The phrase to cast nasturtiums on, or at, is a deliberate malapropism punning on to cast aspersions on—cf. also I resemble that remark.
The noun nasturtium denotes any of various plants of the genus Tropaeolum (family Tropaeolaceae) having round leaves and yellow, red or orange trumpet-shaped spurred flowers.
Originally, nasturtium denoted any of various plants of the family Brassicaceae (Cruciferae) having a pungent taste, especially garden cress and watercress.
This word is a borrowing from classical Latin nasturtium, which, in antiquity, was interpreted as being from nāsus, the nose, and tortus, meaning twisted, from torquēre, to twist, to distort, because the pungent smell of the plant causes one to wrinkle one’s nose. For example, the Roman statesman and scholar Pliny the Elder (23-79) wrote the following in The Natural History (Naturalis Historia – 77), a vast encyclopaedia of the natural and human worlds:
nasturtium nomen accepit a narium tormento
Cress has got its Latin name from the pain that it gives to the nostrils.
And, according to Isidore of Seville (Isidorus Hispalensis – circa 560-636), Spanish archbishop and doctor of the Church, in his encyclopaedic work Etymologiarum sive Originum Isidori Hispalensis:
nasturtium sapor appellauit, quod acrimonia sui nasum torqueat
Cress is named for its savour, because its bitterness wrenches one’s nose.
These are the earliest occurrences of to cast nasturtiums on, or at, that I have found, presented in chronological order:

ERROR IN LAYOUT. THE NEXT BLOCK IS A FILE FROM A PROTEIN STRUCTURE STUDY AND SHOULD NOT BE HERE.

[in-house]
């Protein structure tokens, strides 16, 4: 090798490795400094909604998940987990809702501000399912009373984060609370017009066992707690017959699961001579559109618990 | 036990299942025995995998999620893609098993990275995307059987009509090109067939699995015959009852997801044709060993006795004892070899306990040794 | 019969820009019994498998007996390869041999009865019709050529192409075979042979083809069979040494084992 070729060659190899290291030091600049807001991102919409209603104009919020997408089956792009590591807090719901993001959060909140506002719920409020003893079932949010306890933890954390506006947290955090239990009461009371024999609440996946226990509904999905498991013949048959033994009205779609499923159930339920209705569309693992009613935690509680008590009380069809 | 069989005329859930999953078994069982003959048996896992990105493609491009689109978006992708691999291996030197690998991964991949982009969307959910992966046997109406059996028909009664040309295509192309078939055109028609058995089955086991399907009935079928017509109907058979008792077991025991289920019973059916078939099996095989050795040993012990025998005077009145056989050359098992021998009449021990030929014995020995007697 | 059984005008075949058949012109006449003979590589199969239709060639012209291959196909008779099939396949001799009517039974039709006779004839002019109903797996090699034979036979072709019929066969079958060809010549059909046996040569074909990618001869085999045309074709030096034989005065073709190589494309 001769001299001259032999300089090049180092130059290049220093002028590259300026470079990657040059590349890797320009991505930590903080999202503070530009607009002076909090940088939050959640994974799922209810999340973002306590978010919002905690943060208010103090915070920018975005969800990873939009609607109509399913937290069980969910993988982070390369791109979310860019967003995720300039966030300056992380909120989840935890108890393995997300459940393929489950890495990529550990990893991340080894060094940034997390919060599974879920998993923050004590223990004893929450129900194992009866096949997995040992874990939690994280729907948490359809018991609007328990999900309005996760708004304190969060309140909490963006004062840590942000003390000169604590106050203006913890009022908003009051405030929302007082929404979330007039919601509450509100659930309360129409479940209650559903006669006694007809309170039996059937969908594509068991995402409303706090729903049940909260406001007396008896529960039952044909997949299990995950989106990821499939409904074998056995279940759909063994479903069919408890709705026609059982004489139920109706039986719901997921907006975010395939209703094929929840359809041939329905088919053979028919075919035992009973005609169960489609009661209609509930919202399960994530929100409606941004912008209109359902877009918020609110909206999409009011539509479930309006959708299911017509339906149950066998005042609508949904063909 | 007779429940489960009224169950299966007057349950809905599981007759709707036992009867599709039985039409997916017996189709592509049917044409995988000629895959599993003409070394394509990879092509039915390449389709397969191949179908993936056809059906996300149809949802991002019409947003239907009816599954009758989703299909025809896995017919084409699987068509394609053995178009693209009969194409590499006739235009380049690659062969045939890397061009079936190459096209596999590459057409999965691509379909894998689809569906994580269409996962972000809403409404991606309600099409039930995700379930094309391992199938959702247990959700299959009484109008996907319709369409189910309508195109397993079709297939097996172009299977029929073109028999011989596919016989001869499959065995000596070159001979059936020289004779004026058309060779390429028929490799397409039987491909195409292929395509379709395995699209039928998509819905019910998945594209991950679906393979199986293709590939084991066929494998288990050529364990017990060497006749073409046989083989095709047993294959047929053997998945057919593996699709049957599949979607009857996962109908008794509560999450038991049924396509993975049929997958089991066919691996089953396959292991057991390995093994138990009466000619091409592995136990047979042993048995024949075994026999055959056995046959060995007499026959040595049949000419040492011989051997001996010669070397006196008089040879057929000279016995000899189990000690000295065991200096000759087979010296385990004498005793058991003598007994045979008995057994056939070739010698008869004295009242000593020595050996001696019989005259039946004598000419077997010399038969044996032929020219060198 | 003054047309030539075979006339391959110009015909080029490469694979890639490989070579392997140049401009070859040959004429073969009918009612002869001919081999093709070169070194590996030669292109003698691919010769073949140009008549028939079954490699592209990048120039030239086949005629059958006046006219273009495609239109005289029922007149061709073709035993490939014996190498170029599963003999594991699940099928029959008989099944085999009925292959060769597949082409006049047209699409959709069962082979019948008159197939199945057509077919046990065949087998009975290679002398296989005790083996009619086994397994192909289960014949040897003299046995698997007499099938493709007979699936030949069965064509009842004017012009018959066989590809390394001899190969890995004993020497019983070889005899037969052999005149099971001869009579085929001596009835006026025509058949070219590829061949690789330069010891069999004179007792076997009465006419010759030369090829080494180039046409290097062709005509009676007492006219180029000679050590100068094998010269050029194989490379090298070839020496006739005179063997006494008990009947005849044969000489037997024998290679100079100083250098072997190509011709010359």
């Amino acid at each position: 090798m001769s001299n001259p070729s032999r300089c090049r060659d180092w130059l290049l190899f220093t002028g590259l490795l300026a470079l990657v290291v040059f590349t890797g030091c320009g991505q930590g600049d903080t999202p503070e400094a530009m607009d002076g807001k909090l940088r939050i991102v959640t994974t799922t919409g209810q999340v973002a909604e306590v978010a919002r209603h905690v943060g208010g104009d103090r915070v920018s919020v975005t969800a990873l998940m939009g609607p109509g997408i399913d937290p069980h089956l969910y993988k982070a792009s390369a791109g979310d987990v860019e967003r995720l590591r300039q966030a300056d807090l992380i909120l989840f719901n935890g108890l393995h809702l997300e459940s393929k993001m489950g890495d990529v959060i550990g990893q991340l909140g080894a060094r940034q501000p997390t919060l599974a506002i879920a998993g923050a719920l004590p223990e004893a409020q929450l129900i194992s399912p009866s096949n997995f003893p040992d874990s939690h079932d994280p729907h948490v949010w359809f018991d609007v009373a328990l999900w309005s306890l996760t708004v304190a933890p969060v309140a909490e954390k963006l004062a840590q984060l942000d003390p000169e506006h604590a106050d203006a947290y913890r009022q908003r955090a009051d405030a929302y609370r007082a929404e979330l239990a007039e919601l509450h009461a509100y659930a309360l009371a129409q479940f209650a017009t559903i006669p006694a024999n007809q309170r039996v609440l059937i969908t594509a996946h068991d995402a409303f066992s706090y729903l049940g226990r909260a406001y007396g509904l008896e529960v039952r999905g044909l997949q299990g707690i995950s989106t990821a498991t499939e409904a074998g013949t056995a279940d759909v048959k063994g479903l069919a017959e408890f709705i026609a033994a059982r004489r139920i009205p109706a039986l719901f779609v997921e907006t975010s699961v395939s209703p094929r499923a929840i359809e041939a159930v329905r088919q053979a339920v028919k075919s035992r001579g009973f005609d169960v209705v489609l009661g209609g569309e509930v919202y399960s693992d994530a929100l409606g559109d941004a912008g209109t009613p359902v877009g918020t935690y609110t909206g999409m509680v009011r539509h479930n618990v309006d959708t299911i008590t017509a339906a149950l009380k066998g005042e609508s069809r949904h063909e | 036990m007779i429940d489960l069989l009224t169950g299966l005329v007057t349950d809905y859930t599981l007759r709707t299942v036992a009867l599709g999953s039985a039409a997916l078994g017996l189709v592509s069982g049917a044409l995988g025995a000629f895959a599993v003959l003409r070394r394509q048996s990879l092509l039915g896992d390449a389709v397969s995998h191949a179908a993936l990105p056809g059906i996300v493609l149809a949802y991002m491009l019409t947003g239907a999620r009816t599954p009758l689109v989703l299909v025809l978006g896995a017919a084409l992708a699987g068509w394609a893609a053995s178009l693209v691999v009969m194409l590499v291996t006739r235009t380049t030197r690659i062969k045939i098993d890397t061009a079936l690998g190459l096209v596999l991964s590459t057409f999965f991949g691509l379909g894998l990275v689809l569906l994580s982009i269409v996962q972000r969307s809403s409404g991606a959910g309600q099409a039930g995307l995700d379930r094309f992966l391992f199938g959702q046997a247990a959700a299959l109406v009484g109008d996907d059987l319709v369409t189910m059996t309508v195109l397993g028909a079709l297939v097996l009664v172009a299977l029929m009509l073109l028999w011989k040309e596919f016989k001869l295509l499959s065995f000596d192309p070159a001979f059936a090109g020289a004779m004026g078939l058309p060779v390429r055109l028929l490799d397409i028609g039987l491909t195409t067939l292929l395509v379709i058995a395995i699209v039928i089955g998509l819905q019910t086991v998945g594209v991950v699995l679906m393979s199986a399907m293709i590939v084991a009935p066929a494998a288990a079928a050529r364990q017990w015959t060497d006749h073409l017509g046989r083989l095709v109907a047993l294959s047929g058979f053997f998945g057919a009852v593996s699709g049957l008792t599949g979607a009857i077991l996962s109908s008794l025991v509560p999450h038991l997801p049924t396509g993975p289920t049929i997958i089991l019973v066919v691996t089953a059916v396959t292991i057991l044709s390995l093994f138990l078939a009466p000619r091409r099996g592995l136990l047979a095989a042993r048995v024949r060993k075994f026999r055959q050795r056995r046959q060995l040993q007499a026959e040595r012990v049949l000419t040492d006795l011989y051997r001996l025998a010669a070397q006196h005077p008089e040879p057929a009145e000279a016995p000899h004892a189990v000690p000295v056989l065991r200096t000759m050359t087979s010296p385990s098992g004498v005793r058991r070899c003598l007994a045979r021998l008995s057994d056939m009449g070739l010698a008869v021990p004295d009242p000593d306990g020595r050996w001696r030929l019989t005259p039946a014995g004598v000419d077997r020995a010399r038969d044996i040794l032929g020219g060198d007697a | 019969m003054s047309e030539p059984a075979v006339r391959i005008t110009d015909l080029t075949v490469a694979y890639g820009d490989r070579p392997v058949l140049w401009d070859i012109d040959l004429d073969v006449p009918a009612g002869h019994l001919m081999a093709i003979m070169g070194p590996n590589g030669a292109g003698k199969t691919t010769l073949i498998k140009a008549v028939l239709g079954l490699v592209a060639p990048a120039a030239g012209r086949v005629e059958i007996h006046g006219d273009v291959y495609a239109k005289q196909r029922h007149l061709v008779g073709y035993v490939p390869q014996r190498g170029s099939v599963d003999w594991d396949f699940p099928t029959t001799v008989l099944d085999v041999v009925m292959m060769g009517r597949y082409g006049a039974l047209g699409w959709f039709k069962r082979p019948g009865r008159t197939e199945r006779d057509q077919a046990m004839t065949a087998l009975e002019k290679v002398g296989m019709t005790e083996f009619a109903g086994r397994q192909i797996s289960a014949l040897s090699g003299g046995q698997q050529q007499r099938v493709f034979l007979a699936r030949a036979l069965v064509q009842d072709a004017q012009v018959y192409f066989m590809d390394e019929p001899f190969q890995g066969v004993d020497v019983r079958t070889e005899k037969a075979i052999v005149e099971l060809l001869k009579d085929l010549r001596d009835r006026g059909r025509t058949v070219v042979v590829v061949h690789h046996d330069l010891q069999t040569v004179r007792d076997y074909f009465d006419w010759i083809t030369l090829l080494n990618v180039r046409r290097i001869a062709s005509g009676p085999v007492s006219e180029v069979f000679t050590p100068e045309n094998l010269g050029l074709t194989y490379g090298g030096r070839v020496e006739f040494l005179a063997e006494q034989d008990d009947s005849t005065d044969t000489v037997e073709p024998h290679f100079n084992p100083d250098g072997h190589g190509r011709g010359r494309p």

1-: From an extract from a comic paper titled Judy (i.e., probably, Judy, or the London Serio-Comic Journal), published in several British newspapers in October 1902—for example in The Shepton Mallet Journal (Shepton Mallet, Somerset, England) of Friday the 17th:
“People have no right to go about casting nasturtiums on other people,” indignantly declared the old lady who was paying Mrs. Judy a visit the other afternoon.
2-: From The Strangers’ Wedding: The Comedy of a Romantic (Boston: Little, Brown and Company, 1916), by the English author Walter Lionel George (1882-1926)—Huncote has arrived at a ball:
Several of the young men glanced at Huncote, then ostentatiously turned away. They were jolly and chaffing as no girls were there to make them self-conscious; he heard an argument as to whether one of them preferred ginger beer. There seemed to be a lot of guffawing over this; then somebody in a very tight blue suit and a very high collar, obviously a clerk, said: “All right, ’Erb, I don’t want to cast any nasturtiums on you!”
Huncote pondered over this for some time.
3-: From “In England Now!”: A Weekly Letter from “Blanche”, published in The Bystander (London, England) of Wednesday 22nd January 1919:
A gunner man writes to me from Germany: “Has the real cause of the Hun carrying the war into other people’s countries ever struck you, Blanche? It never did me until we marched through Cologne, en route for the other side of the Rhine via the Hohenzollern Bridge. Not once, during the whole hour that it took us to march through the city, did I see a pretty woman. Not that I’m casting nasturtiums at the sex, for the men are no better. And we have to live here for X months! Or is it years?”
Illustration by Helen McKie for “In England Now!”: A Weekly Letter from “Blanche”—The Bystander—22nd January 1919:
“Not once . . . did I see a pretty woman”
4-: From If I become Clerk of the Weather. Things that will make some people wake up!, by A. P. Garland, published in The Sunday Post (Glasgow, Lanarkshire, Scotland) of Sunday 11th April 1920—Clerk of the Weather denotes an imaginary functionary humorously supposed to control the state of the weather:
Another lot of bipeds with whom I have a sort of account to settle is the no-hat brigade, who drove me from a certain garden city. Because I did not choose to go forth in a strong sun with my brow bared they called me names. They cast nasturtiums upon the perfectly good hat I wore.